Slow Development in "Crack Babies" May Be Caused by Conditions of Urban Poverty, Says New Study
So-called "crack babies," a term used in the mid-1980s to describe babies exposed to cocaine in the womb, have the same developmental problems as poor inner-city children without prenatal exposure to cocaine, say researchers at the Albert Einstein Medical Center (AEMC) in Philadelphia (Susan FitzGerald, "`Crack Baby' Fears May Have Been Overstated," Washington Post, September 16, 1997, Health section, p. 10).
Hallam Hurt, MD, chairman of neonatology at AEMC, directed the study funded by the National Institute on Drug Abuse. The study found that both groups scored well below the norm on cognitive development tests. However, the researchers said slower development in both groups may be caused by symptoms of urban poverty, such as lack of access to prenatal medical care and poor nutrition. In addition, it is difficult to attribute developmental problems to cocaine primarily since women who use cocaine during pregnancy are also more likely to smoke cigarettes and marijuana, drink alcohol, and have sexually transmitted diseases.
"Much of the early thinking on cocaine's effects on neurological development grew more out of anecdotal reports than scientific studies," the Washington Post reported. In the mid 1980s, when the reporting of the crack epidemic was at its zenith, doctors and researchers warned that "crack babies" may suffer from severe learning and behavior problems. "The crack baby epidemic became a powerful symbol as the nation marched forward on its war against drugs," the Post reported. "Everybody bought the story of the crack baby and that just snowballed and took on a life of its own," said Donald Hutchings, an expert on the toxic effects of drugs on fetal development, at New York State Psychiatric Institute. [In his book, Smoke and Mirrors, Dan Baum describes the reporting on the "crack baby" epidemic during the 1980s and how evidence was available at the time that suggested prenatal care is a better predictor of a baby's health than whether the mother smoked crack during her pregnancy (pp. 218-219, 267-272) (See "Book Reviews," NewsBriefs, Summer 1996). For example, Florida health officials concluded in 1985, "It is safer for a baby to be born to a drug-abusing, anemic, or a diabetic mother who visits the doctor throughout her pregnancy than to be born to a normal woman who does not" (Lynn Paltrow, "When Becoming Pregnant Is a Crime," Criminal Justice Ethics, Winter/Spring 1990). -- RCT]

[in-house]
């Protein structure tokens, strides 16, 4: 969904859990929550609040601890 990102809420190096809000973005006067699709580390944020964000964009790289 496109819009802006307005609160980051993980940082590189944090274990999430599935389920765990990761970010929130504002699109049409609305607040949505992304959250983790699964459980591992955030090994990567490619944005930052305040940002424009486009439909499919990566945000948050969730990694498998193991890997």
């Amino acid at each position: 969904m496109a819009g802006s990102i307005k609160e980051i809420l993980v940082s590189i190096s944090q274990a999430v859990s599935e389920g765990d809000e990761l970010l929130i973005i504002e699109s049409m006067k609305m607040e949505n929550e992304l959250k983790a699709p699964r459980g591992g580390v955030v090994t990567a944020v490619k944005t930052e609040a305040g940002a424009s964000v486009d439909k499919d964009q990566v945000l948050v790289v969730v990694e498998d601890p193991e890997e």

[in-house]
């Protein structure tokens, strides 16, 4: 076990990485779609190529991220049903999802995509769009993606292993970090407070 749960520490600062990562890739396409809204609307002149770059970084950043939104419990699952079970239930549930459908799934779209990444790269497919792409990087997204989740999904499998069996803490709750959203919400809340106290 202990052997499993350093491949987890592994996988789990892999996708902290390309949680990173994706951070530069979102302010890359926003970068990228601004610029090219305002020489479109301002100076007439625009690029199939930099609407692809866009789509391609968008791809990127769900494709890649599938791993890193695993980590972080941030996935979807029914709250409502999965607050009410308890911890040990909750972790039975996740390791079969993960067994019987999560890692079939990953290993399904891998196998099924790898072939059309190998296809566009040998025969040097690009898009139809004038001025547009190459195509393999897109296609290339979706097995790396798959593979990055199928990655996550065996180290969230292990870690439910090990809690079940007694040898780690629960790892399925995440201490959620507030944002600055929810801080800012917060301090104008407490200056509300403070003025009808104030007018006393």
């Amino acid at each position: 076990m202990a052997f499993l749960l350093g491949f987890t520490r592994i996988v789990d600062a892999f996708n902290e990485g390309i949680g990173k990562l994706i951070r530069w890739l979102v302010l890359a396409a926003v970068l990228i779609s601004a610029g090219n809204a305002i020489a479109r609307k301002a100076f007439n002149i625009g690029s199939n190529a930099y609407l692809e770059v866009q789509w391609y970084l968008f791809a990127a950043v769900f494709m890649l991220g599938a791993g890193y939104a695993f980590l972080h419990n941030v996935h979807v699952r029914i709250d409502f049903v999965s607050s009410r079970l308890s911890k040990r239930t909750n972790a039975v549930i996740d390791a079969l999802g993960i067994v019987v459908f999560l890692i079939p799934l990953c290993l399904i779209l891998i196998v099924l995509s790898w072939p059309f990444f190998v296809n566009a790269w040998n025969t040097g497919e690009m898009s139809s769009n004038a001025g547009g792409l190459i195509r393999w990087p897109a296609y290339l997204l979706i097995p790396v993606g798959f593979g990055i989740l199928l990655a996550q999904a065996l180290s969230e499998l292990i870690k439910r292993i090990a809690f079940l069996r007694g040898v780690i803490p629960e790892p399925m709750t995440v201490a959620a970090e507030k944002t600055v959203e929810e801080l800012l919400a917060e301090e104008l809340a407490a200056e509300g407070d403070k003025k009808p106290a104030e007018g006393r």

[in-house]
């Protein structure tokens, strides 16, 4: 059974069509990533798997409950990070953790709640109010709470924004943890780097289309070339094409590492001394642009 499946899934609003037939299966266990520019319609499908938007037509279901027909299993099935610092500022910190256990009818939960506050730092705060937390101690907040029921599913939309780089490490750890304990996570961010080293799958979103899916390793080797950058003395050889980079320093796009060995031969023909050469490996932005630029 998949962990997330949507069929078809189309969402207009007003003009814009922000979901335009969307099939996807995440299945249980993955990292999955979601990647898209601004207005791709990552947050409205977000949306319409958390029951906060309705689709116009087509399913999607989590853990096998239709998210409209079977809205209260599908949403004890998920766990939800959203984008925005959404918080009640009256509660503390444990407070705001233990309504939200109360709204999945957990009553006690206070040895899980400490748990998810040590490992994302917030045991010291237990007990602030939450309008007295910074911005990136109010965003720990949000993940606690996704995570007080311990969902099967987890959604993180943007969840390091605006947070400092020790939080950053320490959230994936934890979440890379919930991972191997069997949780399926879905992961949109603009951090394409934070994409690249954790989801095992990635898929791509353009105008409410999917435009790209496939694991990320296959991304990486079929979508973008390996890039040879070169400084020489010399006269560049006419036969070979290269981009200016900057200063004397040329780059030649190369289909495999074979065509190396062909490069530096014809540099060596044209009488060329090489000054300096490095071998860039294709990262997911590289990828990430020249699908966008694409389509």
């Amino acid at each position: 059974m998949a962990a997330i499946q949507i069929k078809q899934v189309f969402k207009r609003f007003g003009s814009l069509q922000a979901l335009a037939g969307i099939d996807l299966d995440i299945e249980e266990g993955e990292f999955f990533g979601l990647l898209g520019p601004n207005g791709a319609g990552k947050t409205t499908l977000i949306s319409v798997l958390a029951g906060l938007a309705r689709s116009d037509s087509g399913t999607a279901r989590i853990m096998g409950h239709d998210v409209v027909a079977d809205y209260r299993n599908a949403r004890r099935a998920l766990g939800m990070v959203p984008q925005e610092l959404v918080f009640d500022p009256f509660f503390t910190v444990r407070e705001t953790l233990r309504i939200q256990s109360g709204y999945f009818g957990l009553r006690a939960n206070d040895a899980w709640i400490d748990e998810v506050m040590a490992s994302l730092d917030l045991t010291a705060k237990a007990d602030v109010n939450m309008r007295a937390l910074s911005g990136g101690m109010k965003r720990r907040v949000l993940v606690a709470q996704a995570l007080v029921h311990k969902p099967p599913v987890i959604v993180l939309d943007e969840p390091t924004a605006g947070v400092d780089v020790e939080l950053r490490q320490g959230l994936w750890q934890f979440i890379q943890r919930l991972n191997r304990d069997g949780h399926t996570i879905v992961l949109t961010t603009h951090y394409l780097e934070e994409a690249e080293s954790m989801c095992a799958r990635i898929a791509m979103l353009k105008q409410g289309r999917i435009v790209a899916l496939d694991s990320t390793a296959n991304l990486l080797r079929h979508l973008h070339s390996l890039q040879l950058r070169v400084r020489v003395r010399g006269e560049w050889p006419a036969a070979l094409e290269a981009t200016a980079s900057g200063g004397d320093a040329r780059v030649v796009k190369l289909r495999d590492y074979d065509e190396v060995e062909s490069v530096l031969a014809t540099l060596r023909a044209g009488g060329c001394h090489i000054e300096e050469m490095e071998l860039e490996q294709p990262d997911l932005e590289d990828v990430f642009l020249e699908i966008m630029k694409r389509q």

It is believed that a mother's use of cocaine during pregnancy can affect the fetus by allowing the drug to cross the placenta and affect the fetus' brain, or by causing blood vessels to constrict, which would hinder the supply of oxygen and nutrients to the fetus. "It's sort of hard to believe that something as powerful as [cocaine] doesn't have a profound effect on the fetus," said Keith Scott, a researcher at the University of Miami's Linda Ray Intervention Center.
However, "Their cognitive development is normal when you control for environmental and other factors," said Ira Chasnoff, MD, a University of Illinois School of Medicine researcher. Chasnoff has been studying children with prenatal cocaine exposure since the early 1980s.
Some researchers worry that the "crack baby" stigma may hinder children as they grow older. AEMC's Hallam Hurt said, "Our fear is that these children won't be given a fair chance."
Articles in the scientific literature: Hallam Hurt, MD, et al., "Play behavior in toddlers with in utero cocaine exposure: a prospective, masked, controlled study," Journal of Developmental Behavioral Pediatrics, 1996, no. 17, pp. 373-379; Hallam Hurt, MD, et al., "Cocaine-exposed children: follow-up through 30 months," Journal of Developmental Behavioral Pediatrics, 1995, no. 16, pp. 29-35; Hallam Hurt, MD, et al., "Natal status of infants of cocaine users and control subjects: a prospective comparison," Journal of Perinatology, 1995, no. 15, pp. 297-304; Hallam Hurt, MD, "A prospective evaluation of early language development in children with in utero cocaine exposure and in control subjects," Journal of Pediatrics, 1997, no. 130, pp. 310-312.
Hallam Hurt, MD - (215) 456-7253.